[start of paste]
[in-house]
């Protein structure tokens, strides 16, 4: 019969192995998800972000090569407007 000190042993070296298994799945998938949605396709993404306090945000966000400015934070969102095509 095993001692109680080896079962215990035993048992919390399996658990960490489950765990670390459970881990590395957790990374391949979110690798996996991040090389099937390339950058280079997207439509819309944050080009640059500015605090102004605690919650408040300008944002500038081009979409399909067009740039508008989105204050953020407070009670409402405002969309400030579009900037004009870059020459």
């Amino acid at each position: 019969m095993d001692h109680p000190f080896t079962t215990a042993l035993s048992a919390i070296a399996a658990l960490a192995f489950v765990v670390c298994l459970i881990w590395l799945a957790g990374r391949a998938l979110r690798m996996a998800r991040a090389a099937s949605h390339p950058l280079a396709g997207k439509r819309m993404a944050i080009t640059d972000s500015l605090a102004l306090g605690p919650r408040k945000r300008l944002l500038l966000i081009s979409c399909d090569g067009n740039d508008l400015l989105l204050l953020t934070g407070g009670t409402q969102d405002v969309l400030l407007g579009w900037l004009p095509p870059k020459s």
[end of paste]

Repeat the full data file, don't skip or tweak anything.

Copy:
[in-house]
């Protein structure tokens, strides 16, 4: 019969192995998800972000090569407007 000190042993070296298994799945998938949605396709993404306090945000966000400015934070969102095509 095993001692109680080896079962215990035993048992919390399996658990960490489950765990670390459970881990590395957790990374391949979110690798996996991040090389099937390339950058280079997207439509819309944050080009640059500015605090102004605690919650408040300008944002500038081009979409399909067009740039508008989105204050953020407070009670409402405002969309400030579009900037004009870059020459």
């Amino acid at each position: 019969m095993d001692h109680p000190f080896t079962t215990a042993l035993s048992a919390i070296a399996a658990l960490a192995f489950v765990v670390c298994l459970i881990w590395l799945a957790g990374r391949a998938l979110r690798m996996a998800r991040a090389a099937s949605h390339p950058l280079a396709g997207k439509r819309m993404a944050i080009t640059d972000s500015l605090a102004l306090g605690p919650r408040k945000r300008l944002l500038l966000i081009s979409c399909d090569g067009n740039d508008l400015l989105l204050l953020t934070g407070g009670t409402q969102d405002v969309l400030l407007g579009w900037l004009p095509p870059k020459s």